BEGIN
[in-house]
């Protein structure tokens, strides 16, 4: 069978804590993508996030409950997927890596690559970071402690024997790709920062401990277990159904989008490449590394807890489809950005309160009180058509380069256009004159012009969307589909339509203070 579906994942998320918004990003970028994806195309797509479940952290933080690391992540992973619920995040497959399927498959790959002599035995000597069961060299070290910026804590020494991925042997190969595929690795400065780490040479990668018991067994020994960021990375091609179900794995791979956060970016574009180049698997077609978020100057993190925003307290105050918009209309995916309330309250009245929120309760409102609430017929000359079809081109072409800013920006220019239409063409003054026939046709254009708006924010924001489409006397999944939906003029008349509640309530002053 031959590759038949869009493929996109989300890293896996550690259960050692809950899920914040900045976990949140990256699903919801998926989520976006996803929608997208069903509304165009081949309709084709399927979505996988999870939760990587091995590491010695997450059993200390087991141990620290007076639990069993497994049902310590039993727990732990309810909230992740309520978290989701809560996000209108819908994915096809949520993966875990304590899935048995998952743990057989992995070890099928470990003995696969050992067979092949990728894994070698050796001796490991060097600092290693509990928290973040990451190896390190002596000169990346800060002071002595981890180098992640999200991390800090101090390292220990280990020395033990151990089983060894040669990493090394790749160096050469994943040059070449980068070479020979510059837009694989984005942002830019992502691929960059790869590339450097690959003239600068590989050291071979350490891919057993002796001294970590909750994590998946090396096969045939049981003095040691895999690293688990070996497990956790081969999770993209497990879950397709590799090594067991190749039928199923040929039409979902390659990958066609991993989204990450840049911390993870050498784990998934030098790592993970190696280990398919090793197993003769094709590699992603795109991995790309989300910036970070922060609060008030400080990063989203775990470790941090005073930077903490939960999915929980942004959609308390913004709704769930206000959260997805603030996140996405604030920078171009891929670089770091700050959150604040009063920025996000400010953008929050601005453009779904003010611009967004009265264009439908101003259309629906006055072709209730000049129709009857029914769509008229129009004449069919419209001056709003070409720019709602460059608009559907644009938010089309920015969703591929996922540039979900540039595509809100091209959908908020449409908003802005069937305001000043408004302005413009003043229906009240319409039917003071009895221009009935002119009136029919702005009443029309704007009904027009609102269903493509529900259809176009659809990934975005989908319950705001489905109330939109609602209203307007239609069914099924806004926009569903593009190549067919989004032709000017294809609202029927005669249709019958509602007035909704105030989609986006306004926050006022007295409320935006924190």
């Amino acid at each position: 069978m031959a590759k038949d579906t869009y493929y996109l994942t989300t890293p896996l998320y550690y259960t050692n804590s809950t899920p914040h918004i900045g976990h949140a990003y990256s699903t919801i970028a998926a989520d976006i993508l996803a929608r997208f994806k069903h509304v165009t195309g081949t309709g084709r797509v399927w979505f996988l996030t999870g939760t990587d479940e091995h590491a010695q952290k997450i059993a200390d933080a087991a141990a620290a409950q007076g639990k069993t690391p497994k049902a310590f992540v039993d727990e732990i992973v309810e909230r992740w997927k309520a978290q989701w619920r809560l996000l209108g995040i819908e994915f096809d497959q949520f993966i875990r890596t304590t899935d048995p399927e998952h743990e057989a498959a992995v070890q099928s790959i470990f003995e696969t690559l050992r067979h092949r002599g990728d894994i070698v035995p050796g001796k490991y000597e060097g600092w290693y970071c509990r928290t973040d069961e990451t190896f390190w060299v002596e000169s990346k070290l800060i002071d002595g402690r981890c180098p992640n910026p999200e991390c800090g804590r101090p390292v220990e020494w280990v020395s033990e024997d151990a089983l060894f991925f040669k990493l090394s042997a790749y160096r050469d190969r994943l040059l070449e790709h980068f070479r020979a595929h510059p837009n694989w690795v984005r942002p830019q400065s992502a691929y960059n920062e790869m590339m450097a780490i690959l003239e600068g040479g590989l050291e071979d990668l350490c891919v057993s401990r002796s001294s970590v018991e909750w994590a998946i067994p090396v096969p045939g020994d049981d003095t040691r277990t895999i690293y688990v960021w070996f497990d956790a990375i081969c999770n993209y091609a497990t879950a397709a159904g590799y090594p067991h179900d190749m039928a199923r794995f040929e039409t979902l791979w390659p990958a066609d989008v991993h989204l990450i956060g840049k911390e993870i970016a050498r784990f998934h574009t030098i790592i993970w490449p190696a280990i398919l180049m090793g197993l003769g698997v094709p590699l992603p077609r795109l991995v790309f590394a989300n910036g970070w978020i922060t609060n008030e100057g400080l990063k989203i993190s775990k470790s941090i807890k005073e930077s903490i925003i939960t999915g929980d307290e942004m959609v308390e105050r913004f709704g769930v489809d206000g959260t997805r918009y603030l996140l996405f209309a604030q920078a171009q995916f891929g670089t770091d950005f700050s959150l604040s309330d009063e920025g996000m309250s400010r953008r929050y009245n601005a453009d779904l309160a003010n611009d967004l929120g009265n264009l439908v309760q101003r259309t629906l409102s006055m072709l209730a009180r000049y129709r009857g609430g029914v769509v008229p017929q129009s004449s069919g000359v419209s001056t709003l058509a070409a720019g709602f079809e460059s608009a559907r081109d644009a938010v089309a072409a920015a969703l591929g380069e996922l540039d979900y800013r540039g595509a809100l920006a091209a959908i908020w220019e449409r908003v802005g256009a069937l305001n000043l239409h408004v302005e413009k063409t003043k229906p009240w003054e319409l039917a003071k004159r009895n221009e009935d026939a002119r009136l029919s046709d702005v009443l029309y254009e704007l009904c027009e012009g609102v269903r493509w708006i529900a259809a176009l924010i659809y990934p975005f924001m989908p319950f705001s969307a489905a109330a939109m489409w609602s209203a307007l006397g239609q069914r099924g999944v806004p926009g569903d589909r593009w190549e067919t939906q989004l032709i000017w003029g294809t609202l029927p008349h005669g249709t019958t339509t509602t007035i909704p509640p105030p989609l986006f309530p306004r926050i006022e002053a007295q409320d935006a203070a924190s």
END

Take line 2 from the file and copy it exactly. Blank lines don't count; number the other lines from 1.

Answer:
């Protein structure tokens, strides 16, 4: 069978804590993508996030409950997927890596690559970071402690024997790709920062401990277990159904989008490449590394807890489809950005309160009180058509380069256009004159012009969307589909339509203070 579906994942998320918004990003970028994806195309797509479940952290933080690391992540992973619920995040497959399927498959790959002599035995000597069961060299070290910026804590020494991925042997190969595929690795400065780490040479990668018991067994020994960021990375091609179900794995791979956060970016574009180049698997077609978020100057993190925003307290105050918009209309995916309330309250009245929120309760409102609430017929000359079809081109072409800013920006220019239409063409003054026939046709254009708006924010924001489409006397999944939906003029008349509640309530002053 031959590759038949869009493929996109989300890293896996550690259960050692809950899920914040900045976990949140990256699903919801998926989520976006996803929608997208069903509304165009081949309709084709399927979505996988999870939760990587091995590491010695997450059993200390087991141990620290007076639990069993497994049902310590039993727990732990309810909230992740309520978290989701809560996000209108819908994915096809949520993966875990304590899935048995998952743990057989992995070890099928470990003995696969050992067979092949990728894994070698050796001796490991060097600092290693509990928290973040990451190896390190002596000169990346800060002071002595981890180098992640999200991390800090101090390292220990280990020395033990151990089983060894040669990493090394790749160096050469994943040059070449980068070479020979510059837009694989984005942002830019992502691929960059790869590339450097690959003239600068590989050291071979350490891919057993002796001294970590909750994590998946090396096969045939049981003095040691895999690293688990070996497990956790081969999770993209497990879950397709590799090594067991190749039928199923040929039409979902390659990958066609991993989204990450840049911390993870050498784990998934030098790592993970190696280990398919090793197993003769094709590699992603795109991995790309989300910036970070922060609060008030400080990063989203775990470790941090005073930077903490939960999915929980942004959609308390913004709704769930206000959260997805603030996140996405604030920078171009891929670089770091700050959150604040009063920025996000400010953008929050601005453009779904003010611009967004009265264009439908101003259309629906006055072709209730000049129709009857029914769509008229129009004449069919419209001056709003070409720019709602460059608009559907644009938010089309920015969703591929996922540039979900540039595509809100091209959908908020449409908003802005069937305001000043408004302005413009003043229906009240319409039917003071009895221009009935002119009136029919702005009443029309704007009904027009609102269903493509529900259809176009659809990934975005989908319950705001489905109330939109609602209203307007239609069914099924806004926009569903593009190549067919989004032709000017294809609202029927005669249709019958509602007035909704105030989609986006306004926050006022007295409320935006924190």